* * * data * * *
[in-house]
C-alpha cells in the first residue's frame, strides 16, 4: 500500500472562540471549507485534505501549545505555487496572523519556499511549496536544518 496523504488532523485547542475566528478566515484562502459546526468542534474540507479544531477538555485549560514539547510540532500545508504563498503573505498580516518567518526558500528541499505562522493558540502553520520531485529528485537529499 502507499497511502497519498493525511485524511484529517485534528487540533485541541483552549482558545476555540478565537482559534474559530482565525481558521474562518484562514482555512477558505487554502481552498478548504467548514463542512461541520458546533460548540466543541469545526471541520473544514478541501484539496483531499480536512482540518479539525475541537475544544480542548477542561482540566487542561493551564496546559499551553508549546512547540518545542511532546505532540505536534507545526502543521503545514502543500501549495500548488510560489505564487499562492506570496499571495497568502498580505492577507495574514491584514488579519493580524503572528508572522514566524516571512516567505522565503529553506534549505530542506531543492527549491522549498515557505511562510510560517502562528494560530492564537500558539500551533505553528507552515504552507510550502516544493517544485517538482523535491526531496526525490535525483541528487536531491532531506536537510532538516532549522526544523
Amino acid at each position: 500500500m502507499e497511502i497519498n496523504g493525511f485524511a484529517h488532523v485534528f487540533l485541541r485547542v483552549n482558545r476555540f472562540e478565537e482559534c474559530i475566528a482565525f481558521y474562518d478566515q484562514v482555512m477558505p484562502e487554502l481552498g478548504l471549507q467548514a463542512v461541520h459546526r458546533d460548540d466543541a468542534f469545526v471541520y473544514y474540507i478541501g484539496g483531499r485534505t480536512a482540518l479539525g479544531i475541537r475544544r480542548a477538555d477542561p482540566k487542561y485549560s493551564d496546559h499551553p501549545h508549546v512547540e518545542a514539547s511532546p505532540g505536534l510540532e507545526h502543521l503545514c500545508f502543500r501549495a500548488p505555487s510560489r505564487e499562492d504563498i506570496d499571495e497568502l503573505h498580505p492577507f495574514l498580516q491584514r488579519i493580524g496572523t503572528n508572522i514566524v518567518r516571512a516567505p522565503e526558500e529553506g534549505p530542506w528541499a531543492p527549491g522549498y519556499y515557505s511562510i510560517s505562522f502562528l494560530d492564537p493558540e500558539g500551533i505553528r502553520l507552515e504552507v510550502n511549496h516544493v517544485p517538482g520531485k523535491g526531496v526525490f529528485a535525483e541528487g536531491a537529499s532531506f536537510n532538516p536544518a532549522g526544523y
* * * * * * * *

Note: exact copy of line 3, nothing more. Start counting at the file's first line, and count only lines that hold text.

Amino acid at each position: 500500500m502507499e497511502i497519498n496523504g493525511f485524511a484529517h488532523v485534528f487540533l485541541r485547542v483552549n482558545r476555540f472562540e478565537e482559534c474559530i475566528a482565525f481558521y474562518d478566515q484562514v482555512m477558505p484562502e487554502l481552498g478548504l471549507q467548514a463542512v461541520h459546526r458546533d460548540d466543541a468542534f469545526v471541520y473544514y474540507i478541501g484539496g483531499r485534505t480536512a482540518l479539525g479544531i475541537r475544544r480542548a477538555d477542561p482540566k487542561y485549560s493551564d496546559h499551553p501549545h508549546v512547540e518545542a514539547s511532546p505532540g505536534l510540532e507545526h502543521l503545514c500545508f502543500r501549495a500548488p505555487s510560489r505564487e499562492d504563498i506570496d499571495e497568502l503573505h498580505p492577507f495574514l498580516q491584514r488579519i493580524g496572523t503572528n508572522i514566524v518567518r516571512a516567505p522565503e526558500e529553506g534549505p530542506w528541499a531543492p527549491g522549498y519556499y515557505s511562510i510560517s505562522f502562528l494560530d492564537p493558540e500558539g500551533i505553528r502553520l507552515e504552507v510550502n511549496h516544493v517544485p517538482g520531485k523535491g526531496v526525490f529528485a535525483e541528487g536531491a537529499s532531506f536537510n532538516p536544518a532549522g526544523y